ME-Gov: Left-leaning Independent Steve Woods, who got 1.5% in the Senate race this year, will run for Governor in 2014. Woods alone isn't likely to make much of an impact, but Gov. Paul LePage (R) probably needs this race to turn into a clown car to win a second term. Fortunately, Maine sees as many 3- and 4-way races as all other states combined.
MN-Gov/Sen: As the Minnesota GOP looks to pick up the pieces after a terrible cycle, the Great Mentioner has a list of names for 2014. Tim Pawlenty is out, but Reps. John Kline and Erik Paulsen (the latter of whom is probably our strongest candidate) both took the not-ruling-it-out path. Others: Norm Coleman, Michele Bachmann, Hennpin Sheriff Rich Stanek, former St. Rep. and UMN regent Laura Brod, and RNC Committeeman Jeff Johnson.
NH-Gov: Kevin Smith, the activist who lost to Ovide Lamontagne in this year's primary, is likely running again in 2 years. The Great Mentioner also name-drops every single Republican in NH politics as a potential 2014 candidate for Governor, Senate, or Congress, with the exception of Ovide and Charlie Bass, who are hanging it up.
AZ-02: This race was called for Rep. Ron Barber (D) over the weekend. Barber trailed on Election Day, but won absentees and provisionals by enough to erase Martha McSally's lead.
FL-18: The first round of recanvassing has expanded Allen West's deficit to about 2100 votes. West's campaign has been very gung-ho about recounts and legal challenges, but it would be unprecedented to see this kind of margin erased.
NC-07: And in the only other remaining uncalled race, Mike McIntyre leads by 655 after all counties finished counting last week. He's declared victory; the Rouzer campaign will decide on whether to ask for a recount this week.
NY-27: He hasn't even been seated yet, and Chris Collins already has his quintessential rookie mistake out of the way.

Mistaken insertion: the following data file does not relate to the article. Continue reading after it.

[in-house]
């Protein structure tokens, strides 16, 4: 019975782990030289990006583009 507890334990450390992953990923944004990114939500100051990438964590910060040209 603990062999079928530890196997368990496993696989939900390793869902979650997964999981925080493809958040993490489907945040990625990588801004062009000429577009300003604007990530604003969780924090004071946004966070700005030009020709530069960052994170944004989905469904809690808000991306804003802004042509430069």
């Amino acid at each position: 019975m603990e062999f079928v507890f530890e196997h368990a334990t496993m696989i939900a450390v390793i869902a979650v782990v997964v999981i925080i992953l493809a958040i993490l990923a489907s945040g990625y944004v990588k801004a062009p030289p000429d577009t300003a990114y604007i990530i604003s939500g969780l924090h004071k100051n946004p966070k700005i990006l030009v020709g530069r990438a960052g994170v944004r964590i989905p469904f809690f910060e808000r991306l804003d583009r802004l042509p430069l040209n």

TN-04: Rep. Scott DesJarlais, like Anthony Weiner before him, has "no plans to resign," which leaves House leadership with a decision on how hard to push him in that direction. Support for DesJarlais in his home state sounds tepid.
NRSC: Jerry Moran says his committee will be more involved in recruiting and shepherding candidates through the primary than it was under John Cornyn this year. The heavy-handed approach didn't work in 2010, but it seems preferable to a repeat of 2012, where Claire McCaskill was able to pick her opponent in MO.
RNC: Reince Priebus will seek another term as chairman. The committee was certainly better organized than under Michael Steele, but since the results weren't there, Priebus could certainly face a challenge.
NC-LG: In arguably the most significant uncalled statewide race, Dan Forest (R) leads by 6,396 votes out of 4.5 million cast. His opponent, Linda Coleman, can ask for a recount but has yet to do so.
NYC-Council: For those redistricting junkies desperate for a fix, the New York City Council released its draft map. Alas, it's not the gerrymander that we've come to expect from New York politics.
WA-St. Sen: Democrats are projected to have a 26-23 majority in this chamber, but two moderate Dems could caucus with Republicans, creating a GOP-dominated coalition in which one of the Dems would be Majority Leader. This hinges on Republicans retaining their lead in SD-17, which remains uncalled.